University of Hawai’i Community Colleges

Four community colleges in Hawai’i — all in affiliation with Hawai’i Space Grant Consortium — have teamed up to encourage students to explore STEM-based careers. UHCC’s Project Imua payload will make direct measurements of the sun’s ultra-violet (UV) irradiance without atmospheric absorption. Variations in the UV components of the solar spectrum directly affect the earth’s thermosphere/ionosphere and ultimately climate. Data will be analyzed to contribute to an understanding of solar dynamics. An array of photosensors for determining the orientation of the payload to the sun and a miniaturized IMU/accelerometer built from off-the-shelf components make up the payload’s two engineering experiments.

Virginia Tech

The student team has designed and built their own 3D printer to operate in space. They plan to collect information concerning the effects of changing gravitational loads on 3D printing. VT will make their results freely available, and hope to provide meaningful results for future experiments concerning 3D printing in microgravity aboard a launch vehicle. The team will improve their 3D printer design based on results from this flight.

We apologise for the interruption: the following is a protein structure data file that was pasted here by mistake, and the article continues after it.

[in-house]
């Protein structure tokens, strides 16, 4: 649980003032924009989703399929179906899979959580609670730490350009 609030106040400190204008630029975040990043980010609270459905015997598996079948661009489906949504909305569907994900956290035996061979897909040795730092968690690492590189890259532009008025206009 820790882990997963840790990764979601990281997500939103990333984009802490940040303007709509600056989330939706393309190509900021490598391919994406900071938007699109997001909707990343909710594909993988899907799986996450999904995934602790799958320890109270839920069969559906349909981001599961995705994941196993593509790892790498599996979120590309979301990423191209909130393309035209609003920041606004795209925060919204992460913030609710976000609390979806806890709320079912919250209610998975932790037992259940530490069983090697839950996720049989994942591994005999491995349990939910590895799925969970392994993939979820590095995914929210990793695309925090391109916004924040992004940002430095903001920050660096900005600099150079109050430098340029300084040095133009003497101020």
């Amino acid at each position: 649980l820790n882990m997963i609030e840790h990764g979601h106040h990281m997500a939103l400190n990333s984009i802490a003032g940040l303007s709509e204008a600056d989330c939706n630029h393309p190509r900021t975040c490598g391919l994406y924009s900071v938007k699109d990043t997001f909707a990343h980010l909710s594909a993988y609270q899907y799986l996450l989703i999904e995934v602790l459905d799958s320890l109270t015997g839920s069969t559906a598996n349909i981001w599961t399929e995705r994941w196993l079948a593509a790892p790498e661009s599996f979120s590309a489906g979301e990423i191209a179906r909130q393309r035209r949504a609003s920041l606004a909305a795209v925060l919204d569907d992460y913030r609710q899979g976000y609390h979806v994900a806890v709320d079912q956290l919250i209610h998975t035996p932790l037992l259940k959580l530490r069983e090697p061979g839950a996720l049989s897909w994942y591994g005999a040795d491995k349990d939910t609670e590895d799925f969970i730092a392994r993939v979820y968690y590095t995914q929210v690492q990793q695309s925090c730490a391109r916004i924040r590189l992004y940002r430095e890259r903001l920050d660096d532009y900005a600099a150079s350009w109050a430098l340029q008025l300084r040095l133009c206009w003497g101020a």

University of Nebraska Lincoln

The team will continue research on crystalline growth in microgravity. They aim to further characterize crystal growth through the study of buoyant convection in a supersaturated solution of sodium acetate. They will be triggering a crystal to form at the apogee of the flight, and study how crystals formed in microgravity are larger and more pure than in gravity.

Northwest Nazarene University

The experiment will test for functionality of American Semiconductor FleX electronics in the sounding rocket environment. A FleX analog to digital converter will collect data which will be sampled and stored for investigation after the flight. Additionally, the experiment will fly electronics intended for use on a future CubeSat. These electronics will be exposed to the space environment for testing and then re-sealed using a deployable drawer system.